All athletes keep records. Certainly all serious athletes keep records and most have their training diaries kept for decades after they stop running. Nowadays runners have things strapped to their arms, wrists or ankles that keep their records for them in so much detail that it is pretty well meaningless to them. But we can look at that kind of thing separately. We are talking here about race results. Race results issued on the day were a rarity – the ‘News of the World’ used to have results of the Edinburgh to Glasgow typed out and reproduced on a Gestetner available to all wanted a copy after every two stages of the race. Years later such events as the Balloch to Clydebank and Clydebank to Helensburgh had race results posted out to those wanting them the following Tuesday or Thursday and this was developed by the Tom Scott and Allan Scally Relay races.
Before that, runners had to wait till after the last man had finished and the results posted on a board in typed or, more often, hand written form. Then the runners copied out what results they wanted and either transcribed them into a training diary or pinned them up in the clubrooms the following Tuesday. Often enough, one runner was designated to wait and ‘get the results’ while the remainder of the club team disappeared off home. What was wanted differed with the club and the individual. Most athletes wanted to know what the result of the race (team and individual was), they wanted the results of all of their own club members and teams, and usually they wanted the results of their own close rivals from other clubs. Just for reference. But there was one runner from a Glasgow club who wrote out all his main rivals and targets-to-beat in order on a piece of paper and then on the night before the race stuck a pin in the top name and screwed it in and round about. I don’t know how often it worked but the runner became a minister of religion!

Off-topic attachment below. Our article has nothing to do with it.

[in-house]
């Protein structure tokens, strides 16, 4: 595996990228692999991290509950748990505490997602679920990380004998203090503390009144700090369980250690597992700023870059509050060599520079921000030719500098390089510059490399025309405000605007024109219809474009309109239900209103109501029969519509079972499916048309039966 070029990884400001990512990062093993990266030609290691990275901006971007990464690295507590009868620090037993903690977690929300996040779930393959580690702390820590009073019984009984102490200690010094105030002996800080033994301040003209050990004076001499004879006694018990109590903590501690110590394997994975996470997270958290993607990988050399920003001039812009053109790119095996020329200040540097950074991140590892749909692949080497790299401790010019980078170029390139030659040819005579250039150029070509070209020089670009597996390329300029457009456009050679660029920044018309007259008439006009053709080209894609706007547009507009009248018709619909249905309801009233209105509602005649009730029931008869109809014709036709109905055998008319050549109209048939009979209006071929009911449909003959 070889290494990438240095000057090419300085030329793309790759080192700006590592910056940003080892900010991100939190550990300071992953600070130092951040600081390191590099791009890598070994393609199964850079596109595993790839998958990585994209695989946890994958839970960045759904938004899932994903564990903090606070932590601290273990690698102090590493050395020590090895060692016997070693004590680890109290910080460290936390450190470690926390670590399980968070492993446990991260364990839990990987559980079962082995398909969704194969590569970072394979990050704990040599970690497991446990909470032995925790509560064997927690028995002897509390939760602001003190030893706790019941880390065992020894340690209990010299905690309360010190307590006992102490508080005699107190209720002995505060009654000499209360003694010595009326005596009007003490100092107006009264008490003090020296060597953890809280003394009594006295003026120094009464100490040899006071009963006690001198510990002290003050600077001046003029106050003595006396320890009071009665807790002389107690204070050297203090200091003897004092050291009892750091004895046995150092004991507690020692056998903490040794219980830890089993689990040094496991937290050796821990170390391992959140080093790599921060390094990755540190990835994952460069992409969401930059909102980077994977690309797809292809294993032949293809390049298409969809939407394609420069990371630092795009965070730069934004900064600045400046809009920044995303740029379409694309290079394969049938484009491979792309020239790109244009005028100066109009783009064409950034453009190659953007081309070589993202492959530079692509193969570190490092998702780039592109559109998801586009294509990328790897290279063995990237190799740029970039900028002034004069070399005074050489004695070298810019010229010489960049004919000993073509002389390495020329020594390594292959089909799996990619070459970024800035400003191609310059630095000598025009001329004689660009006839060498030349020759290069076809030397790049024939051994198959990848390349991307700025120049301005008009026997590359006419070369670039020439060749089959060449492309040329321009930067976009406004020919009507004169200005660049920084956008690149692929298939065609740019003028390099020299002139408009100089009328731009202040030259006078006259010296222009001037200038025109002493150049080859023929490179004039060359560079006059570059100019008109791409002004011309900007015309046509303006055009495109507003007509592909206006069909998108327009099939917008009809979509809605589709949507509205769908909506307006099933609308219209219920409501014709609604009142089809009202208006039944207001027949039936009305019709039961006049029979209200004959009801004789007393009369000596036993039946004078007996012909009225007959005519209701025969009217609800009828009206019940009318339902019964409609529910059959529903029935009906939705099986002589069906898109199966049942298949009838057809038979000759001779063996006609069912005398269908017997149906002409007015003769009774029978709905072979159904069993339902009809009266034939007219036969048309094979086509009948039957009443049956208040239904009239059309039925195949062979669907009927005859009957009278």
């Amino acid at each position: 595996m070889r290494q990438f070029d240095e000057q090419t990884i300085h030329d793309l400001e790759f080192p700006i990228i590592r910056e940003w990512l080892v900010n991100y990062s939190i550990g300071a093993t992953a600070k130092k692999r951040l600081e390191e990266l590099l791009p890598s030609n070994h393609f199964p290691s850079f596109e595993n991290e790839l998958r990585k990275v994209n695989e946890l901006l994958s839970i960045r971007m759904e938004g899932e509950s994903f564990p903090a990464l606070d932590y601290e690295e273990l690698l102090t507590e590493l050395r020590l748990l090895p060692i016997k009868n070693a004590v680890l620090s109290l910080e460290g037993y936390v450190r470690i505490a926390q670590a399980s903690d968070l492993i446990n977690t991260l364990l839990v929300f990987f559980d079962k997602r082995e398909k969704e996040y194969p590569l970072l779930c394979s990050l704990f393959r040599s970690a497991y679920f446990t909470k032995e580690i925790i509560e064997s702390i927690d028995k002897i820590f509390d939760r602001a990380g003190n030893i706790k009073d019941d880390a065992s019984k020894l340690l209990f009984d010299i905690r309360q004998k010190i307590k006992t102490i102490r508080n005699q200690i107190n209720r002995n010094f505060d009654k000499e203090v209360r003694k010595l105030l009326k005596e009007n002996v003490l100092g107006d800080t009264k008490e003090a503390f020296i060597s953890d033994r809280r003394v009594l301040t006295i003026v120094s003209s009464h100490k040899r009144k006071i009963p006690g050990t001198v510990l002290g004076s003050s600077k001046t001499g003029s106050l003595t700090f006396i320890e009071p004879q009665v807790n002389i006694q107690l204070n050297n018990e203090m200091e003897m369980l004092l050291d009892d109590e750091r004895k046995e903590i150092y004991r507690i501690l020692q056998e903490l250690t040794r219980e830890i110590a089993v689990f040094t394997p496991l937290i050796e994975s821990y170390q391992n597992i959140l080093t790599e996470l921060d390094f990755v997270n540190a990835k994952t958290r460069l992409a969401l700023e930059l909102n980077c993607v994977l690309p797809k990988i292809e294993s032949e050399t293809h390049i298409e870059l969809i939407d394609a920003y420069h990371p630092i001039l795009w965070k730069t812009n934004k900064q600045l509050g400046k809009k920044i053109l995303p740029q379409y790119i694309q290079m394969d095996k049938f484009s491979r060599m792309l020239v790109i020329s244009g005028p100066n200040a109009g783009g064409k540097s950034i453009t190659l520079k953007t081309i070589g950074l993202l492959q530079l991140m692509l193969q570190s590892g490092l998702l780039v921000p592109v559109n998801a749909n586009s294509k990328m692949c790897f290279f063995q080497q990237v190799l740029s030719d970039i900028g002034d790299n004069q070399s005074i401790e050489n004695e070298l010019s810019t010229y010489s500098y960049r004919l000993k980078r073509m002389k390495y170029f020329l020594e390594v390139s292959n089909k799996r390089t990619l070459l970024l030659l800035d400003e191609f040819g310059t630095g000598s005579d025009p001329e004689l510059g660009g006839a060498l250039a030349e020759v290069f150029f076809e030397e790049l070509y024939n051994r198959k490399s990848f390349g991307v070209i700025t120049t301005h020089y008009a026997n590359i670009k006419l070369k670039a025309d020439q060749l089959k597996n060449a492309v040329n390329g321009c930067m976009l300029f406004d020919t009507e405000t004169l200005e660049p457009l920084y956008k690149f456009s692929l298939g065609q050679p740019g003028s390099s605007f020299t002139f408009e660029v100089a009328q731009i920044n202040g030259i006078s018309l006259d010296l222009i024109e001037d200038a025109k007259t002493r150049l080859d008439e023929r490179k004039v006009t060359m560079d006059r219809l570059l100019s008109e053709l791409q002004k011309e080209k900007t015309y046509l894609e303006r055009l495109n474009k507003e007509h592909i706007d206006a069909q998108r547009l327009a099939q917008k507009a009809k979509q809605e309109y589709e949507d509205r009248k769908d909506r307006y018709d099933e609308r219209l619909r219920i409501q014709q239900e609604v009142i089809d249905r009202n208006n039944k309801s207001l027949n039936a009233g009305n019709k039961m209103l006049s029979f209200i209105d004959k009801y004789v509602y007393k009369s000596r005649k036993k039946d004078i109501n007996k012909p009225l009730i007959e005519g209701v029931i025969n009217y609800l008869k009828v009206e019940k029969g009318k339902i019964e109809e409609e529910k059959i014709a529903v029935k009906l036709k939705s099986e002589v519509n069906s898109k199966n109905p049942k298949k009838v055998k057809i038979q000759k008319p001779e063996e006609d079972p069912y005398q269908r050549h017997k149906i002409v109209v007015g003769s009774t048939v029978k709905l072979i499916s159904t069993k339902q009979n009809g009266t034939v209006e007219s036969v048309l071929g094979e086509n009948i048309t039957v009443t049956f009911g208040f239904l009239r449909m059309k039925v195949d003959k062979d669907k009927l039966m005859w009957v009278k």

What we have here are results that were taken home and transcribed into a notebook at home by Springburn’s Danny Wilmoth. First there are his track races: competition was real and earnest and runners competed as often as possible over the summer months and travelled to wherever the race was to be held. The picture above is Danny coming out of the water jump at the steeplechase at Ibrox.
Now for the cross-country results where teams counted, possibly even more than individuals in some cases and these details were noted. There were not as many races on the calendar but they all counted. Clubs held trials to pick teams for the major races such as the McAndrew Relay (the VPAAC trial for places in that relay were said to be harder than the race!) and the Edinburgh to Glasgow. Results for the E-G trial are included here.
We can look at the road and cross country results for winter 1963 and 1964.